The rights of a father are undeniable in the play built entirely around suspicion of cuckoldry, Shakespeare's Winter's Tale. The Winter's Tale is a valuable corrective to modern attitudes about the family because both King Leontes and King Polixenes make errors of judgment, but their right to lead and command their families is never in doubt. The action of the Winter's Tale is initiated because Leontes, king of Sicilia, fears that he has been cuckolded by Polixenes, king of Bohemia.

There have been, Or I am much deceived, cuckolds ere now;
And many a man there is, even at this present,
Now while I speak this, holds his wife by th’ arm,
That little thinks she has been sluiced in ’s absence,
And his pond fished by his next neighbor, by
Sir Smile, his neighbor. Nay, there’s comfort in ’t
Whiles other men have gates and those gates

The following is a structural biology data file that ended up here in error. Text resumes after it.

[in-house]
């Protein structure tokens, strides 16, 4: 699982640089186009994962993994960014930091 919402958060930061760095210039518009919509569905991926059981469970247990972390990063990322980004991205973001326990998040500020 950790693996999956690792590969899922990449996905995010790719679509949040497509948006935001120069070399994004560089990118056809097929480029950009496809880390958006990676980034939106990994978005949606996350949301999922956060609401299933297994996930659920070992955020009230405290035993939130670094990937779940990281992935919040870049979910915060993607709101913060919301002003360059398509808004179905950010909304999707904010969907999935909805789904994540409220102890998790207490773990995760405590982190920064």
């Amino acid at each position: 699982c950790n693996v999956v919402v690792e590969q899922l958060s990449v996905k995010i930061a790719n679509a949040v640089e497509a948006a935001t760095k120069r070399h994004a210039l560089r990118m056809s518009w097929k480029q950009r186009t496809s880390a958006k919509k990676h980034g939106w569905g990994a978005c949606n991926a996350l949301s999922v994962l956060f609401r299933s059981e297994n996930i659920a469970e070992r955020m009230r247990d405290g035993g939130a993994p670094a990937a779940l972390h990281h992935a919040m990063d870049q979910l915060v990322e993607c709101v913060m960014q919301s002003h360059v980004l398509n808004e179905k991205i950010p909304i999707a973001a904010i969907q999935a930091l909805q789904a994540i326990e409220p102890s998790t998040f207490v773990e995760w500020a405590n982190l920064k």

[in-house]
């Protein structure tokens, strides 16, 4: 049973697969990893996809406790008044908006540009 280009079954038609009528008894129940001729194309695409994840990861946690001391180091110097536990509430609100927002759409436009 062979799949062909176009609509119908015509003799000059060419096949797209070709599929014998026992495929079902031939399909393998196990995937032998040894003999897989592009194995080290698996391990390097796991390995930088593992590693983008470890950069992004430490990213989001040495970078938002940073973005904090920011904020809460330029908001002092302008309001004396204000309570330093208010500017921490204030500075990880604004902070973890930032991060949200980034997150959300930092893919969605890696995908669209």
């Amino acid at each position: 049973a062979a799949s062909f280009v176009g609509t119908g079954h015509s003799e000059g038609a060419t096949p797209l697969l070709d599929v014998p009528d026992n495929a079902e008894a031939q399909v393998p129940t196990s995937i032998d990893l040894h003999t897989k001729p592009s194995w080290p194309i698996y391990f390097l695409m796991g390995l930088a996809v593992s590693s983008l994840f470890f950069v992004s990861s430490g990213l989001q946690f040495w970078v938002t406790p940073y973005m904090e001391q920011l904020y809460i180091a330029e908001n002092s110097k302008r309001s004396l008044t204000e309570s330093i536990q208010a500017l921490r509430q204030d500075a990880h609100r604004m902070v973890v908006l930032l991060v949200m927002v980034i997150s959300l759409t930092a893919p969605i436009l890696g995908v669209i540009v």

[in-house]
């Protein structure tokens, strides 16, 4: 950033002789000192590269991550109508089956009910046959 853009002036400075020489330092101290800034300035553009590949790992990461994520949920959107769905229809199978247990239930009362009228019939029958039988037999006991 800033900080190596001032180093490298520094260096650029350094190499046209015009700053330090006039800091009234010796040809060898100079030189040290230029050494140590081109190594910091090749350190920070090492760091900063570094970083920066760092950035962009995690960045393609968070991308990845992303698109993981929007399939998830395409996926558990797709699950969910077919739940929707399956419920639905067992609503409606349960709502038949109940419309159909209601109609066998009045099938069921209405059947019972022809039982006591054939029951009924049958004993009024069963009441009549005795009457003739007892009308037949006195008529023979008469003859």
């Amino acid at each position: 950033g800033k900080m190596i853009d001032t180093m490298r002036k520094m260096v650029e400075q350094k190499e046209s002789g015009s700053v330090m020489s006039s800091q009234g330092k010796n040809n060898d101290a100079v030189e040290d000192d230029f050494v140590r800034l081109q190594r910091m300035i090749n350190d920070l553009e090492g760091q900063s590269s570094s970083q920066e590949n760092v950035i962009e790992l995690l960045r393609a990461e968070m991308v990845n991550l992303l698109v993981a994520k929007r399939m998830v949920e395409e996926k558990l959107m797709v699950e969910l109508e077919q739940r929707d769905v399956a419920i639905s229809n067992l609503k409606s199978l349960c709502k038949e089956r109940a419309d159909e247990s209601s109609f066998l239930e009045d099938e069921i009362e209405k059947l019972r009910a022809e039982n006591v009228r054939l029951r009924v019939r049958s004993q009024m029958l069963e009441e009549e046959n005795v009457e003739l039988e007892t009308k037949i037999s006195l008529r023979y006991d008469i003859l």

opened,
As mine, against their will. Should all despair
That have revolted wives, the tenth of mankind
Would hang themselves.
Winter's Tale 1.2.240

Leontes imprisons his wife and orders the daughter she bears in prison to be carried into the wild and left to die. It takes the intervention of the Oracle of Apollo, the divine equivalent of a paternity test, to convince the king he is mistaken, but by then it is too late for Leontes to stop the events he has set in motion. The king loses his daughter for years, his wife and his true son and heir both die, and he spends decades in mourning. Critically, though advisors challenge the king's decisions, they do so only by protesting that they believe him to be wrong about the facts of the case. Every character accepts the legitimacy of the king's anger if the queen has in fact been unfaithful. The queen herself tells her followers that wrongful imprisonment under suspicion of unfaithfulness is preferable to actually being an unfaithful wife.

Do not weep, good fools; There is no cause. When you shall know your
mistress
Has deserved prison, then abound in tears
As I come out. This action I now go on